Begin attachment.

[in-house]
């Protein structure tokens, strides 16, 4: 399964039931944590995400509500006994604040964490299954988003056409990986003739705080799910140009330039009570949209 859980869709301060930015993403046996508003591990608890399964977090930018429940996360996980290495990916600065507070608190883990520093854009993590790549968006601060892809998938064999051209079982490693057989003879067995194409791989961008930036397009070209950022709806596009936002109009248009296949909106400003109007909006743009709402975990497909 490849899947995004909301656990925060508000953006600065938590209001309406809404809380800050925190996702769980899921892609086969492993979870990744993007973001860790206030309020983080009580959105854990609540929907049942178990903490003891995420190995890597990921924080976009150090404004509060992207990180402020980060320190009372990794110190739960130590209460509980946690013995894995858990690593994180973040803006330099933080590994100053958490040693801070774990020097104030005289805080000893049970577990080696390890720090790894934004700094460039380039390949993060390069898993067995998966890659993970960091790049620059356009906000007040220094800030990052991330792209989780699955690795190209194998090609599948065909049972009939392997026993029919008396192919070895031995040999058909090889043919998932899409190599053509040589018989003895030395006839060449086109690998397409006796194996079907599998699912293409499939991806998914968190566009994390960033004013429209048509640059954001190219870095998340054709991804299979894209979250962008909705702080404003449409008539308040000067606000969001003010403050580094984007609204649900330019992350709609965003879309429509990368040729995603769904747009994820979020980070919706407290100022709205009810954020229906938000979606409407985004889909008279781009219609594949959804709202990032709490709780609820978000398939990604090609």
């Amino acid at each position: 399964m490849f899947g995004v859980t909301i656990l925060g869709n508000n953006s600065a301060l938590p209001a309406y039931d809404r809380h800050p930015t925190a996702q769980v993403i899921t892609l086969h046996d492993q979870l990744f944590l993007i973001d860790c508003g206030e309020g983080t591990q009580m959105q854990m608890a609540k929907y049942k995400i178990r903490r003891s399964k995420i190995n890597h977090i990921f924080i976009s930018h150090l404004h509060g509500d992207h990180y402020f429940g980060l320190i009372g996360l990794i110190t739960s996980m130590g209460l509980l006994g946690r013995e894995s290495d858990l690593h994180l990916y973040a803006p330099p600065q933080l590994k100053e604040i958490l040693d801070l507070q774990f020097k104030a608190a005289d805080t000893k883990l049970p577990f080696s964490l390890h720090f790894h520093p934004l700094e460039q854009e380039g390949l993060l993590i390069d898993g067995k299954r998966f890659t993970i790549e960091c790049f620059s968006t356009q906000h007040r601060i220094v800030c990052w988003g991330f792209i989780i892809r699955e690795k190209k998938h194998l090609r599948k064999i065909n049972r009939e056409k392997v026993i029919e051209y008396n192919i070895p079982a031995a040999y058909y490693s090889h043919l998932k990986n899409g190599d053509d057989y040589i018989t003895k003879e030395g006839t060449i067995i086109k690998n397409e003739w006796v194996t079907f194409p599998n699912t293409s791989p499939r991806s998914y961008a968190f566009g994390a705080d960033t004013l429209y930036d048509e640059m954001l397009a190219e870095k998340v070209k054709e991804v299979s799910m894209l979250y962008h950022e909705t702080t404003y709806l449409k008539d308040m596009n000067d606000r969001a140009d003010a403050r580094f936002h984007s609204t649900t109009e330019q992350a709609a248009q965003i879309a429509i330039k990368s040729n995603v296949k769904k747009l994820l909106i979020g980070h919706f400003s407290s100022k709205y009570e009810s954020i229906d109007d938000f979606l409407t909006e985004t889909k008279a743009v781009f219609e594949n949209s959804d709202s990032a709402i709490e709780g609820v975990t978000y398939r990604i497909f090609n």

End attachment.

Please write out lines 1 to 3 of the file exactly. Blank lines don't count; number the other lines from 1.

[in-house]
């Protein structure tokens, strides 16, 4: 399964039931944590995400509500006994604040964490299954988003056409990986003739705080799910140009330039009570949209 859980869709301060930015993403046996508003591990608890399964977090930018429940996360996980290495990916600065507070608190883990520093854009993590790549968006601060892809998938064999051209079982490693057989003879067995194409791989961008930036397009070209950022709806596009936002109009248009296949909106400003109007909006743009709402975990497909 490849899947995004909301656990925060508000953006600065938590209001309406809404809380800050925190996702769980899921892609086969492993979870990744993007973001860790206030309020983080009580959105854990609540929907049942178990903490003891995420190995890597990921924080976009150090404004509060992207990180402020980060320190009372990794110190739960130590209460509980946690013995894995858990690593994180973040803006330099933080590994100053958490040693801070774990020097104030005289805080000893049970577990080696390890720090790894934004700094460039380039390949993060390069898993067995998966890659993970960091790049620059356009906000007040220094800030990052991330792209989780699955690795190209194998090609599948065909049972009939392997026993029919008396192919070895031995040999058909090889043919998932899409190599053509040589018989003895030395006839060449086109690998397409006796194996079907599998699912293409499939991806998914968190566009994390960033004013429209048509640059954001190219870095998340054709991804299979894209979250962008909705702080404003449409008539308040000067606000969001003010403050580094984007609204649900330019992350709609965003879309429509990368040729995603769904747009994820979020980070919706407290100022709205009810954020229906938000979606409407985004889909008279781009219609594949959804709202990032709490709780609820978000398939990604090609």
């Amino acid at each position: 399964m490849f899947g995004v859980t909301i656990l925060g869709n508000n953006s600065a301060l938590p209001a309406y039931d809404r809380h800050p930015t925190a996702q769980v993403i899921t892609l086969h046996d492993q979870l990744f944590l993007i973001d860790c508003g206030e309020g983080t591990q009580m959105q854990m608890a609540k929907y049942k995400i178990r903490r003891s399964k995420i190995n890597h977090i990921f924080i976009s930018h150090l404004h509060g509500d992207h990180y402020f429940g980060l320190i009372g996360l990794i110190t739960s996980m130590g209460l509980l006994g946690r013995e894995s290495d858990l690593h994180l990916y973040a803006p330099p600065q933080l590994k100053e604040i958490l040693d801070l507070q774990f020097k104030a608190a005289d805080t000893k883990l049970p577990f080696s964490l390890h720090f790894h520093p934004l700094e460039q854009e380039g390949l993060l993590i390069d898993g067995k299954r998966f890659t993970i790549e960091c790049f620059s968006t356009q906000h007040r601060i220094v800030c990052w988003g991330f792209i989780i892809r699955e690795k190209k998938h194998l090609r599948k064999i065909n049972r009939e056409k392997v026993i029919e051209y008396n192919i070895p079982a031995a040999y058909y490693s090889h043919l998932k990986n899409g190599d053509d057989y040589i018989t003895k003879e030395g006839t060449i067995i086109k690998n397409e003739w006796v194996t079907f194409p599998n699912t293409s791989p499939r991806s998914y961008a968190f566009g994390a705080d960033t004013l429209y930036d048509e640059m954001l397009a190219e870095k998340v070209k054709e991804v299979s799910m894209l979250y962008h950022e909705t702080t404003y709806l449409k008539d308040m596009n000067d606000r969001a140009d003010a403050r580094f936002h984007s609204t649900t109009e330019q992350a709609a248009q965003i879309a429509i330039k990368s040729n995603v296949k769904k747009l994820l909106i979020g980070h919706f400003s407290s100022k709205y009570e009810s954020i229906d109007d938000f979606l409407t909006e985004t889909k008279a743009v781009f219609e594949n949209s959804d709202s990032a709402i709490e709780g609820v975990t978000y398939r990604i497909f090609n």